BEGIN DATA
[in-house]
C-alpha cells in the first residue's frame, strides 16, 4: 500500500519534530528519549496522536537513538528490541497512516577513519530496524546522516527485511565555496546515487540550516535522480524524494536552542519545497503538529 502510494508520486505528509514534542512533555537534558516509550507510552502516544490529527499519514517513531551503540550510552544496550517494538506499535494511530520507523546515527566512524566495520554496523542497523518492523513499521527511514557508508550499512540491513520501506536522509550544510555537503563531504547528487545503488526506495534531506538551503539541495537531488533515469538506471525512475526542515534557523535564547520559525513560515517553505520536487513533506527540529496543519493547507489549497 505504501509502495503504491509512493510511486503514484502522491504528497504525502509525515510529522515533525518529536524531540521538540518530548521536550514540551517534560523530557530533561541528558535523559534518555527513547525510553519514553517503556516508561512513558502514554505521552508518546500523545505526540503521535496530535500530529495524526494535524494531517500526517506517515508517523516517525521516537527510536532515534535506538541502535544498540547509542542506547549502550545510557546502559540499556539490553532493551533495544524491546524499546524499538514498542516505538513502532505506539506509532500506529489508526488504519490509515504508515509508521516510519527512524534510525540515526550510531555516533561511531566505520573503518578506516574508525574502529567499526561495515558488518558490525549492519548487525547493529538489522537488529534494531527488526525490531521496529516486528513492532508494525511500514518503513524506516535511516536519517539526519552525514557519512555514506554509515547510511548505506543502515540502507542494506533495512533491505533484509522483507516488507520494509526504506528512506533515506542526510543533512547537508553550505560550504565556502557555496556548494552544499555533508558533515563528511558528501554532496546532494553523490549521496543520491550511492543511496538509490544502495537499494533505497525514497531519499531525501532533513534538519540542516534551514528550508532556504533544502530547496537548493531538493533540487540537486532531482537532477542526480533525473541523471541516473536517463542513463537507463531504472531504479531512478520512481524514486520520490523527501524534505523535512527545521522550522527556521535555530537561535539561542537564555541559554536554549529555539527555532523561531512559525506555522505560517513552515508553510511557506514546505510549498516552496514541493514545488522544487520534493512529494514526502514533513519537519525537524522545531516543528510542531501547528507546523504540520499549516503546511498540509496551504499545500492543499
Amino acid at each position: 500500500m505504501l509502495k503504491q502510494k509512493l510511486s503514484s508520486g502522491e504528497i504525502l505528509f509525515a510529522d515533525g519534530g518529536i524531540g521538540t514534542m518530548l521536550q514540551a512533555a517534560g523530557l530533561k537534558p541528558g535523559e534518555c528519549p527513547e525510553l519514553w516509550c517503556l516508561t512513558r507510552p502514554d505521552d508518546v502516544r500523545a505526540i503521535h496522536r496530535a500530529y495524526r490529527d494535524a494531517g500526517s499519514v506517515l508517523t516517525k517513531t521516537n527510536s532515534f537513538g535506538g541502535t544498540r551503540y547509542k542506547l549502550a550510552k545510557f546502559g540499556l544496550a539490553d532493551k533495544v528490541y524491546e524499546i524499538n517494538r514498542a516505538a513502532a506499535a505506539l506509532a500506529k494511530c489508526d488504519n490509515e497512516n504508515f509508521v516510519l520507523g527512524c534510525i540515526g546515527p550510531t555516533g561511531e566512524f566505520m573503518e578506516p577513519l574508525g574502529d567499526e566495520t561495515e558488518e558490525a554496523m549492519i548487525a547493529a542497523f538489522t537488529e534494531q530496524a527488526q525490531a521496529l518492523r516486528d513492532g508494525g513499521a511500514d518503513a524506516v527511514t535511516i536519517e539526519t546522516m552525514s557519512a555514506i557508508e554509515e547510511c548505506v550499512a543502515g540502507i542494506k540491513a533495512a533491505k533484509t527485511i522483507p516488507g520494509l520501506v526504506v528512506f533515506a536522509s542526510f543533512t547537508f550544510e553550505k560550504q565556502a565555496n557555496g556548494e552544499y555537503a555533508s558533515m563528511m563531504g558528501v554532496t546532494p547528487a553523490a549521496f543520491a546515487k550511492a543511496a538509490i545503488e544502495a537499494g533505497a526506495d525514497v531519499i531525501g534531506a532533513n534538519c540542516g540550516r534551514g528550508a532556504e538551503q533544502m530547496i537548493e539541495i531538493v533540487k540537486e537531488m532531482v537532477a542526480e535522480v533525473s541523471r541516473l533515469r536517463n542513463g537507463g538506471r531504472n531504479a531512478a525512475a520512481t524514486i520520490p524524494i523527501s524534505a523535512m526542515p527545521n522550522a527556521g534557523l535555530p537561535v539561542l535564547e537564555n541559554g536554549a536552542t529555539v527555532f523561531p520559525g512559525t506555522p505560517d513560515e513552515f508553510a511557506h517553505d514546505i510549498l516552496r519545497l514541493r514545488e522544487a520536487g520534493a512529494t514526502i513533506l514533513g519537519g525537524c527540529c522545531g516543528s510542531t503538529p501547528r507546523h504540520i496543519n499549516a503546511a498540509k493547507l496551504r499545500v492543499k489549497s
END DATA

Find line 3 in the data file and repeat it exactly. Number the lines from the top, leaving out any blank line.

Amino acid at each position: 500500500m505504501l509502495k503504491q502510494k509512493l510511486s503514484s508520486g502522491e504528497i504525502l505528509f509525515a510529522d515533525g519534530g518529536i524531540g521538540t514534542m518530548l521536550q514540551a512533555a517534560g523530557l530533561k537534558p541528558g535523559e534518555c528519549p527513547e525510553l519514553w516509550c517503556l516508561t512513558r507510552p502514554d505521552d508518546v502516544r500523545a505526540i503521535h496522536r496530535a500530529y495524526r490529527d494535524a494531517g500526517s499519514v506517515l508517523t516517525k517513531t521516537n527510536s532515534f537513538g535506538g541502535t544498540r551503540y547509542k542506547l549502550a550510552k545510557f546502559g540499556l544496550a539490553d532493551k533495544v528490541y524491546e524499546i524499538n517494538r514498542a516505538a513502532a506499535a505506539l506509532a500506529k494511530c489508526d488504519n490509515e497512516n504508515f509508521v516510519l520507523g527512524c534510525i540515526g546515527p550510531t555516533g561511531e566512524f566505520m573503518e578506516p577513519l574508525g574502529d567499526e566495520t561495515e558488518e558490525a554496523m549492519i548487525a547493529a542497523f538489522t537488529e534494531q530496524a527488526q525490531a521496529l518492523r516486528d513492532g508494525g513499521a511500514d518503513a524506516v527511514t535511516i536519517e539526519t546522516m552525514s557519512a555514506i557508508e554509515e547510511c548505506v550499512a543502515g540502507i542494506k540491513a533495512a533491505k533484509t527485511i522483507p516488507g520494509l520501506v526504506v528512506f533515506a536522509s542526510f543533512t547537508f550544510e553550505k560550504q565556502a565555496n557555496g556548494e552544499y555537503a555533508s558533515m563528511m563531504g558528501v554532496t546532494p547528487a553523490a549521496f543520491a546515487k550511492a543511496a538509490i545503488e544502495a537499494g533505497a526506495d525514497v531519499i531525501g534531506a532533513n534538519c540542516g540550516r534551514g528550508a532556504e538551503q533544502m530547496i537548493e539541495i531538493v533540487k540537486e537531488m532531482v537532477a542526480e535522480v533525473s541523471r541516473l533515469r536517463n542513463g537507463g538506471r531504472n531504479a531512478a525512475a520512481t524514486i520520490p524524494i523527501s524534505a523535512m526542515p527545521n522550522a527556521g534557523l535555530p537561535v539561542l535564547e537564555n541559554g536554549a536552542t529555539v527555532f523561531p520559525g512559525t506555522p505560517d513560515e513552515f508553510a511557506h517553505d514546505i510549498l516552496r519545497l514541493r514545488e522544487a520536487g520534493a512529494t514526502i513533506l514533513g519537519g525537524c527540529c522545531g516543528s510542531t503538529p501547528r507546523h504540520i496543519n499549516a503546511a498540509k493547507l496551504r499545500v492543499k489549497s